A recent opinion piece in a trustworthy newspaper by an “anarchist” accurately points out that many people defer to the opinion of “experts.”  We have a long and easily accessible history of the great unwashed masses deciding that smiling and nodding at the promulgations of the experts was the easiest way to get thru life.  You could either “toe the line” and enjoy NIMBY (Not in My Backyard), or you could be forced into a cattle car (a cautionary tale right there) and sent to a gulag (gotta thank the Soviet Union for bringing that term into the lexicon).

Maybe the internet is indeed something of a solution (if not savior).  Usta be all we could rely on was the newspaper delivered to our front door every morning, or the evening news on the telly.  Now, just turning on your laptop brings you the headlines of hundreds of news outlets and you are confronted with who to not click into oblivion.  So, you narrow your exposure to names you know, some unknown to your parents – tho none recognizable to your parents.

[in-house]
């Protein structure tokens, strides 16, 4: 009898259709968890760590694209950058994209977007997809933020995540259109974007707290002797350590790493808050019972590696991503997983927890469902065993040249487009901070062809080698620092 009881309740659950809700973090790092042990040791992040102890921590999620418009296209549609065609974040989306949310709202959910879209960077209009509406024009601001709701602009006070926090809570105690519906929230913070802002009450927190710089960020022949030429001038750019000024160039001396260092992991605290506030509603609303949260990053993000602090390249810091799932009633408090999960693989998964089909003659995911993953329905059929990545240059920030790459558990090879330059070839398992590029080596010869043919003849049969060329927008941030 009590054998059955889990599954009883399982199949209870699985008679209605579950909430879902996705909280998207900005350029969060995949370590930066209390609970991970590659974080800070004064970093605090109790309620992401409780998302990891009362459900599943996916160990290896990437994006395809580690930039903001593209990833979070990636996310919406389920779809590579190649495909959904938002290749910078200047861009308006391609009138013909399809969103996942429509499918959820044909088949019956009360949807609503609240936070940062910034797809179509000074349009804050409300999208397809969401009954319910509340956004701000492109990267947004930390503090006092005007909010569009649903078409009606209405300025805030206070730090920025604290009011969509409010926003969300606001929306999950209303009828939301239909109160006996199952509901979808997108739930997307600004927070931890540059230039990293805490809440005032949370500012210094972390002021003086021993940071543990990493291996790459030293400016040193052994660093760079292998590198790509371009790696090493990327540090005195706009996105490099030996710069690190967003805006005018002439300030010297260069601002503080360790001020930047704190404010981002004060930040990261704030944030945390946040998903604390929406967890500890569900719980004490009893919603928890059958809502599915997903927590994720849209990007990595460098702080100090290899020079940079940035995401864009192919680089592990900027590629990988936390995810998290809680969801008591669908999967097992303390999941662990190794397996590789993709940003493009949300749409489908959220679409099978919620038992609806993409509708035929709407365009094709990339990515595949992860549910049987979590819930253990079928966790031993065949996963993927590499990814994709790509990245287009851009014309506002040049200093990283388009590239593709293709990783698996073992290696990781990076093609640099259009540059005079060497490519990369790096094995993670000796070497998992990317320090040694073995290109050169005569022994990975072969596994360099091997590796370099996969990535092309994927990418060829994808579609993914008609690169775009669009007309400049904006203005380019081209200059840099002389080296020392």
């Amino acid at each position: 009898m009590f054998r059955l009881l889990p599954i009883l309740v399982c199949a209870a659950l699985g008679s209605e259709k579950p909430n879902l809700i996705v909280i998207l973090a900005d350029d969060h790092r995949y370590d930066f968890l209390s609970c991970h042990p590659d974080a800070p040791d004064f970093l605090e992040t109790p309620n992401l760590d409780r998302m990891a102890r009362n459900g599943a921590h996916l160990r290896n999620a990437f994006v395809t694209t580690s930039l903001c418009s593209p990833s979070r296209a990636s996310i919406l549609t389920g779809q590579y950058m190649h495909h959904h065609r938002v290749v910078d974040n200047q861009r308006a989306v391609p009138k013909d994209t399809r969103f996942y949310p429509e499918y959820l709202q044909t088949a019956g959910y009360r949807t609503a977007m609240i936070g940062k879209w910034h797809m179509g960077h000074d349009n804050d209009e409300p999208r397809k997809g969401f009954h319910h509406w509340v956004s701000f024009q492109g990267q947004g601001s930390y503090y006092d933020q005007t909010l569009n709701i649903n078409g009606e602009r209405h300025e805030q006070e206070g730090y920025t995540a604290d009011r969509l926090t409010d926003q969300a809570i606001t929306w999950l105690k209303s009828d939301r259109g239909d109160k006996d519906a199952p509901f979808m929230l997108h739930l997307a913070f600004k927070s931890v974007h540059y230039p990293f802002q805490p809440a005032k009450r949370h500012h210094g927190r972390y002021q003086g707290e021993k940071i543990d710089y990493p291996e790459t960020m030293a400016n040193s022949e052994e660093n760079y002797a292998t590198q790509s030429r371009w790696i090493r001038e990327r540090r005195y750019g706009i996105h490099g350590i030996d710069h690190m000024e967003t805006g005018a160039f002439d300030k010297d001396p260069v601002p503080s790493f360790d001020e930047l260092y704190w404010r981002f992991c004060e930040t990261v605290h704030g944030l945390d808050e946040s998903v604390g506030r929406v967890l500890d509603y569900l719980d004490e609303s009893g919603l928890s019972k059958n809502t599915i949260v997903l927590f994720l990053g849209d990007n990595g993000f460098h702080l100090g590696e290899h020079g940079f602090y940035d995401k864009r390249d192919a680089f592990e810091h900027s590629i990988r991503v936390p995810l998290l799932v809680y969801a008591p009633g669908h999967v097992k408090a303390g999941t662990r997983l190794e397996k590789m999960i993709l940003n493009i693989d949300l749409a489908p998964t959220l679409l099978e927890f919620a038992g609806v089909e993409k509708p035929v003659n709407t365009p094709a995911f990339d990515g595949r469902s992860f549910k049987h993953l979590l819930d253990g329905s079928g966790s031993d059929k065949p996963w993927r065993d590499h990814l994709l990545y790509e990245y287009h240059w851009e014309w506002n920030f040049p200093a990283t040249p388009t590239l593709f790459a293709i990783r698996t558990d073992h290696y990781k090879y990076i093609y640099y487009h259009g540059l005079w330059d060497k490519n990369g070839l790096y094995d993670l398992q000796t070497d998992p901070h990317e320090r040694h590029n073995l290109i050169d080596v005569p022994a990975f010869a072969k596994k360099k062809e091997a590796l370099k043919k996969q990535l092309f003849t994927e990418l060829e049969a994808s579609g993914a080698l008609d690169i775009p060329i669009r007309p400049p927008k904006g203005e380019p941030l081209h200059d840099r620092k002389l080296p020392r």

My father, a newspaperman all of his adult, professional life, always read the sports page first (I have never), once asked me if I read a newspaper.  Unthinking (as usual) I said no.  He was deflated if not horribly disappointed.  In fact, in his world, his world was pretty much confined to a few paper newspapers; in my internet world, I can very quickly scan a half-a-dozen or more at the touch of a finger.  He formed his world around one, or two, specific newspapers, and one evening news show.  I am not as limited (and paradoxically, probably not as wise).

But the point is, if any term should now be thrown into the dustbin, “expert” ought to be the first.  Not that there never have been experts, there have been.  It is that there are now so many.  And, as the essay referred to above implies, even the so-called experts rely on other so-called experts.

The “patron saint” (if you will) of an informed populace could be Paul Revere.  Without the endorsement of a government broadside, or an underground newspaper, he took it upon himself  to spread the word that a menace was approaching (and his – unnamed – horse: “You want to go out riding at this hour, yelling at the top of your lungs, waking people with very big rifles, to do what?”).